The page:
Coming away from a marathon test session at Barcelona, first Jean Alesi in a Prost, then Rubens Barrichello in a Ferrari shattered the track records.
To the popular masses, the news of a Prost leading the charge is a real eye opener. The team came last in the 2000 Championship, with little prospect of improving their lot. Come the new season, and a move to Michelin tyres with Ferrari power appears to have completely changed their lot. Is it any coincidence that six months ago, the team was struggling to find sponsorship for a season of racing ahead, yet they produce spectacular times in the run up to the new season?
There are several factors which lead to good testing times. Two years ago, Honda ran what appeared to be exceptional times with a test chassis. Uproar followed on the paddock, as team managers could not believe the team was so competitive when they would not even be taking the grid... they had to be running light. So the FIA updated the rules to insist all cars attending sanctioned tests are compliant at all times.
The uproar was due to a very important factor: at this time of year, teams who are short on their sponsorship package for the season ahead have to demonstrate they are worth spending money on and claiming to be the season's dark horse on the back of strong testing results is top favourite.
Other factors here are the Michelin tyres: this year, the French manufacturer is looking at a "qualifying" tyre, optimised for performing over a four lap stint. Amid the rest of the test program, these need to be tried out. Add to that a message to Bridgestone, or the psychological factor: if Michelin can help Prost gain three seconds, imagine what Williams will be doing...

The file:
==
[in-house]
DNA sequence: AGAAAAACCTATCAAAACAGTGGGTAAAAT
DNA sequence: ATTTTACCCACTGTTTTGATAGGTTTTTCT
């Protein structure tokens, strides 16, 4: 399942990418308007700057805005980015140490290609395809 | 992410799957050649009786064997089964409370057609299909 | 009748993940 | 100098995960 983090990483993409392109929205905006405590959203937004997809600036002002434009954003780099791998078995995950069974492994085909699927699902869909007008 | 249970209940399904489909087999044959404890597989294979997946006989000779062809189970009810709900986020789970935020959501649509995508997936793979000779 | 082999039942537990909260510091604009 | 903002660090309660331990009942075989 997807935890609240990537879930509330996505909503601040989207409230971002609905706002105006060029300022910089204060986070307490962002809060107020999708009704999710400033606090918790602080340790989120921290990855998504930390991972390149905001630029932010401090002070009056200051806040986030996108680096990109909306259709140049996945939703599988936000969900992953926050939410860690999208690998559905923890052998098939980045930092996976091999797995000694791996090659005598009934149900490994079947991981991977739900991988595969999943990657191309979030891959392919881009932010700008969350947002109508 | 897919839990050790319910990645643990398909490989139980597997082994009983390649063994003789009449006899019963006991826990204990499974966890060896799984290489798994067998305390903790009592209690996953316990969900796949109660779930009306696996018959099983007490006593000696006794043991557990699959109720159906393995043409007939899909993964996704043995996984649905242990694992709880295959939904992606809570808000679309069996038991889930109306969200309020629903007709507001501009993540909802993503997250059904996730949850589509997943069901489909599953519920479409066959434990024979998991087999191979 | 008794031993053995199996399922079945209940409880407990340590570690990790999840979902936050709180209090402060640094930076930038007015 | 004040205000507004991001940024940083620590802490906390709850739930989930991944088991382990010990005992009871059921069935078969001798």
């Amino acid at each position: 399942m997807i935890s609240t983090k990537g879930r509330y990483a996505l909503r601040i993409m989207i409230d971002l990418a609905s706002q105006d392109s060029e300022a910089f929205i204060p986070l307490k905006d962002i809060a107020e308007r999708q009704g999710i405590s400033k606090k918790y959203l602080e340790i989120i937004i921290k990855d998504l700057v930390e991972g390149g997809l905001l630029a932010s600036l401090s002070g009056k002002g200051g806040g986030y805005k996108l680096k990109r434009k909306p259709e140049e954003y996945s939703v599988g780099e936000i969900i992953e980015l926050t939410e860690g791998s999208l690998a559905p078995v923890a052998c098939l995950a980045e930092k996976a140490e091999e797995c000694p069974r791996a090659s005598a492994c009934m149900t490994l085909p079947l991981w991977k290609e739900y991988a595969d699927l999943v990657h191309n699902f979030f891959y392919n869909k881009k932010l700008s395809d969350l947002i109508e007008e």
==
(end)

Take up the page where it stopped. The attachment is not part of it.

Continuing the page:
Seeing Ferrari come back on the last day to beat Jean Alesi's time did not surprise many at the session. The car has been going quicker throughout the test, and the team is the frontrunner, alongside McLaren. Getting the car into qualifying trim to work with the new Bridgestone rubber has been on the cards from the outset qualifying is a vital part of the modern sport. What was unusual was the timing.
Ferrari, like most of the front runners, likes to sand-bag. The normal approach to "qualifying" work is to run at the slowest time of day: in the heat around lunch is top. Leaving new aerodynamic parts off, or taking half a second out with extra fuel in the tank, it also fair game. Saving it to the quick time of day the "golden hour" before the circuit shuts down.
However, this year there is a new game in town: it wasn't just a Ferrari powered Prost that held the top time, it was a Michelin shod car. And in the media ratings, Bridgestone is looking to demonstrate complete dominance of their French rival, so beating the time was of genuine importance. Ferrari obliged, putting Barrichello in last year's car with experimental tyres. It seems a small price to pay for maintaining preferred status with their tyre supplier.
Arrows looking to the short term
As de la Rosa was anticipating spending at least one more year at Arrows, news of his departure came as almost as much of a shock to him as to the public at large though most of the paddock appeared to be waiting for the news.